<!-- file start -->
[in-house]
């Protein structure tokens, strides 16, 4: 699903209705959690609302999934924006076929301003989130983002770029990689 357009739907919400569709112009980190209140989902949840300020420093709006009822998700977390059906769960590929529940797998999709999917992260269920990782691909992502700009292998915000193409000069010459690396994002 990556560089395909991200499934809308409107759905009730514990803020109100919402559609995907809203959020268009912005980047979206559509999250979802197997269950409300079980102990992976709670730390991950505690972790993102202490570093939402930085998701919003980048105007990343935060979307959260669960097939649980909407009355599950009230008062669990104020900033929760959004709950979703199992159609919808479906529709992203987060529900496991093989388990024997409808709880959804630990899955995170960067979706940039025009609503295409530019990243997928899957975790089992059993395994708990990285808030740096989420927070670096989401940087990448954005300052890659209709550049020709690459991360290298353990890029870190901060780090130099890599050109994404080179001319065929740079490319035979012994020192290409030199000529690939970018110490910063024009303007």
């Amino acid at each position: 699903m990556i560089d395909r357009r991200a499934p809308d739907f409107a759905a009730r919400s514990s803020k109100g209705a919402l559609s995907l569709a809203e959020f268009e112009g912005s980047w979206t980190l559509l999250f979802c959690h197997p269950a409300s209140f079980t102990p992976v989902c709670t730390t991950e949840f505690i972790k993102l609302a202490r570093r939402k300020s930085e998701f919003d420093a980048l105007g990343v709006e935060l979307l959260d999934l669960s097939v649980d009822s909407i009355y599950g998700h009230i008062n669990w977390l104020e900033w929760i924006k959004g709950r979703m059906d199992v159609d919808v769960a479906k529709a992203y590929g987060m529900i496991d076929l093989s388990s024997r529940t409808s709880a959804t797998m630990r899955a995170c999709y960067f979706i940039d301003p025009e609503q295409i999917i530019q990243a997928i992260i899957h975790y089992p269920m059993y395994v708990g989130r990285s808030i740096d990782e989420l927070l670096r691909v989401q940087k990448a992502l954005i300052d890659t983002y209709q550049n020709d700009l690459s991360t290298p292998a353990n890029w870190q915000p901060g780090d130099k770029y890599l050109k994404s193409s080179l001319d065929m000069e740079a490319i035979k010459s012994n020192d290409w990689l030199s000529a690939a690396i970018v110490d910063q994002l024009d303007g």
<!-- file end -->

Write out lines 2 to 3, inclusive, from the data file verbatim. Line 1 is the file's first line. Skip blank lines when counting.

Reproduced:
């Protein structure tokens, strides 16, 4: 699903209705959690609302999934924006076929301003989130983002770029990689 357009739907919400569709112009980190209140989902949840300020420093709006009822998700977390059906769960590929529940797998999709999917992260269920990782691909992502700009292998915000193409000069010459690396994002 990556560089395909991200499934809308409107759905009730514990803020109100919402559609995907809203959020268009912005980047979206559509999250979802197997269950409300079980102990992976709670730390991950505690972790993102202490570093939402930085998701919003980048105007990343935060979307959260669960097939649980909407009355599950009230008062669990104020900033929760959004709950979703199992159609919808479906529709992203987060529900496991093989388990024997409808709880959804630990899955995170960067979706940039025009609503295409530019990243997928899957975790089992059993395994708990990285808030740096989420927070670096989401940087990448954005300052890659209709550049020709690459991360290298353990890029870190901060780090130099890599050109994404080179001319065929740079490319035979012994020192290409030199000529690939970018110490910063024009303007």
């Amino acid at each position: 699903m990556i560089d395909r357009r991200a499934p809308d739907f409107a759905a009730r919400s514990s803020k109100g209705a919402l559609s995907l569709a809203e959020f268009e112009g912005s980047w979206t980190l559509l999250f979802c959690h197997p269950a409300s209140f079980t102990p992976v989902c709670t730390t991950e949840f505690i972790k993102l609302a202490r570093r939402k300020s930085e998701f919003d420093a980048l105007g990343v709006e935060l979307l959260d999934l669960s097939v649980d009822s909407i009355y599950g998700h009230i008062n669990w977390l104020e900033w929760i924006k959004g709950r979703m059906d199992v159609d919808v769960a479906k529709a992203y590929g987060m529900i496991d076929l093989s388990s024997r529940t409808s709880a959804t797998m630990r899955a995170c999709y960067f979706i940039d301003p025009e609503q295409i999917i530019q990243a997928i992260i899957h975790y089992p269920m059993y395994v708990g989130r990285s808030i740096d990782e989420l927070l670096r691909v989401q940087k990448a992502l954005i300052d890659t983002y209709q550049n020709d700009l690459s991360t290298p292998a353990n890029w870190q915000p901060g780090d130099k770029y890599l050109k994404s193409s080179l001319d065929m000069e740079a490319i035979k010459s012994n020192d290409w990689l030199s000529a690939a690396i970018v110490d910063q994002l024009d303007g």